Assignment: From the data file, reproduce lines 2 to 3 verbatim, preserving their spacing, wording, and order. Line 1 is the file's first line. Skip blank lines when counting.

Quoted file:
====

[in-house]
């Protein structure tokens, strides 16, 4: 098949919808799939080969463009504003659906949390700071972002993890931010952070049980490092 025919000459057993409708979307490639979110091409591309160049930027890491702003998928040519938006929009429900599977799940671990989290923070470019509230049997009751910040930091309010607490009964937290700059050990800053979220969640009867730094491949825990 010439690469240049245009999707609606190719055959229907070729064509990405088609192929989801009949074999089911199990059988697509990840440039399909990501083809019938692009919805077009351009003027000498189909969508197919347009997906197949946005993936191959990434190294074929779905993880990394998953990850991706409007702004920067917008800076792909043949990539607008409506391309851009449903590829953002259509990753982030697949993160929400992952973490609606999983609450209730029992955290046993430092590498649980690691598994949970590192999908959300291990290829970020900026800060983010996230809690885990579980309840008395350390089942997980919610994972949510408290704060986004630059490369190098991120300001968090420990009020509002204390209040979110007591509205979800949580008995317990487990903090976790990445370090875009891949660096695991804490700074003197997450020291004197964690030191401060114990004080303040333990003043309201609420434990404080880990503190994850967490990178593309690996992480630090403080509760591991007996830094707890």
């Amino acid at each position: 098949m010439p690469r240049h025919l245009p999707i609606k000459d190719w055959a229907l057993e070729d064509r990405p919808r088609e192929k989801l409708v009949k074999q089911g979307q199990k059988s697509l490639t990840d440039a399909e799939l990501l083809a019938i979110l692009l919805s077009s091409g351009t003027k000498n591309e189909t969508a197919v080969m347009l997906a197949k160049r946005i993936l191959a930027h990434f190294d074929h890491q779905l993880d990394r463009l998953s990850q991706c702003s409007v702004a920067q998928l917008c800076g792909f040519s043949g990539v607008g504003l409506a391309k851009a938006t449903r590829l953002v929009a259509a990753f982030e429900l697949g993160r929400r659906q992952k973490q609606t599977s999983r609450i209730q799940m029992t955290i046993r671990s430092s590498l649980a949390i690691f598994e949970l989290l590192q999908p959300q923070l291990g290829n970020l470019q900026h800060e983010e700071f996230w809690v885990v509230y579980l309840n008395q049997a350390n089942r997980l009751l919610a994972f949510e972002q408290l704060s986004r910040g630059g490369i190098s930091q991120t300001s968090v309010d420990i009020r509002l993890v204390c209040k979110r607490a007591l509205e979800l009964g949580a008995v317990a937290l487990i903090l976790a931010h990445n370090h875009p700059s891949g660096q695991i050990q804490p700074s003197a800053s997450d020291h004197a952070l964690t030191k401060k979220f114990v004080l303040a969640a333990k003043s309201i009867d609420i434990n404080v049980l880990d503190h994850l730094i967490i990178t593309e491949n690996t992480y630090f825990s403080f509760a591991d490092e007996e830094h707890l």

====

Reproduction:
């Protein structure tokens, strides 16, 4: 098949919808799939080969463009504003659906949390700071972002993890931010952070049980490092 025919000459057993409708979307490639979110091409591309160049930027890491702003998928040519938006929009429900599977799940671990989290923070470019509230049997009751910040930091309010607490009964937290700059050990800053979220969640009867730094491949825990 010439690469240049245009999707609606190719055959229907070729064509990405088609192929989801009949074999089911199990059988697509990840440039399909990501083809019938692009919805077009351009003027000498189909969508197919347009997906197949946005993936191959990434190294074929779905993880990394998953990850991706409007702004920067917008800076792909043949990539607008409506391309851009449903590829953002259509990753982030697949993160929400992952973490609606999983609450209730029992955290046993430092590498649980690691598994949970590192999908959300291990290829970020900026800060983010996230809690885990579980309840008395350390089942997980919610994972949510408290704060986004630059490369190098991120300001968090420990009020509002204390209040979110007591509205979800949580008995317990487990903090976790990445370090875009891949660096695991804490700074003197997450020291004197964690030191401060114990004080303040333990003043309201609420434990404080880990503190994850967490990178593309690996992480630090403080509760591991007996830094707890």
């Amino acid at each position: 098949m010439p690469r240049h025919l245009p999707i609606k000459d190719w055959a229907l057993e070729d064509r990405p919808r088609e192929k989801l409708v009949k074999q089911g979307q199990k059988s697509l490639t990840d440039a399909e799939l990501l083809a019938i979110l692009l919805s077009s091409g351009t003027k000498n591309e189909t969508a197919v080969m347009l997906a197949k160049r946005i993936l191959a930027h990434f190294d074929h890491q779905l993880d990394r463009l998953s990850q991706c702003s409007v702004a920067q998928l917008c800076g792909f040519s043949g990539v607008g504003l409506a391309k851009a938006t449903r590829l953002v929009a259509a990753f982030e429900l697949g993160r929400r659906q992952k973490q609606t599977s999983r609450i209730q799940m029992t955290i046993r671990s430092s590498l649980a949390i690691f598994e949970l989290l590192q999908p959300q923070l291990g290829n970020l470019q900026h800060e983010e700071f996230w809690v885990v509230y579980l309840n008395q049997a350390n089942r997980l009751l919610a994972f949510e972002q408290l704060s986004r910040g630059g490369i190098s930091q991120t300001s968090v309010d420990i009020r509002l993890v204390c209040k979110r607490a007591l509205e979800l009964g949580a008995v317990a937290l487990i903090l976790a931010h990445n370090h875009p700059s891949g660096q695991i050990q804490p700074s003197a800053s997450d020291h004197a952070l964690t030191k401060k979220f114990v004080l303040a969640a333990k003043s309201i009867d609420i434990n404080v049980l880990d503190h994850l730094i967490i990178t593309e491949n690996t992480y630090f825990s403080f509760a591991d490092e007996e830094h707890l």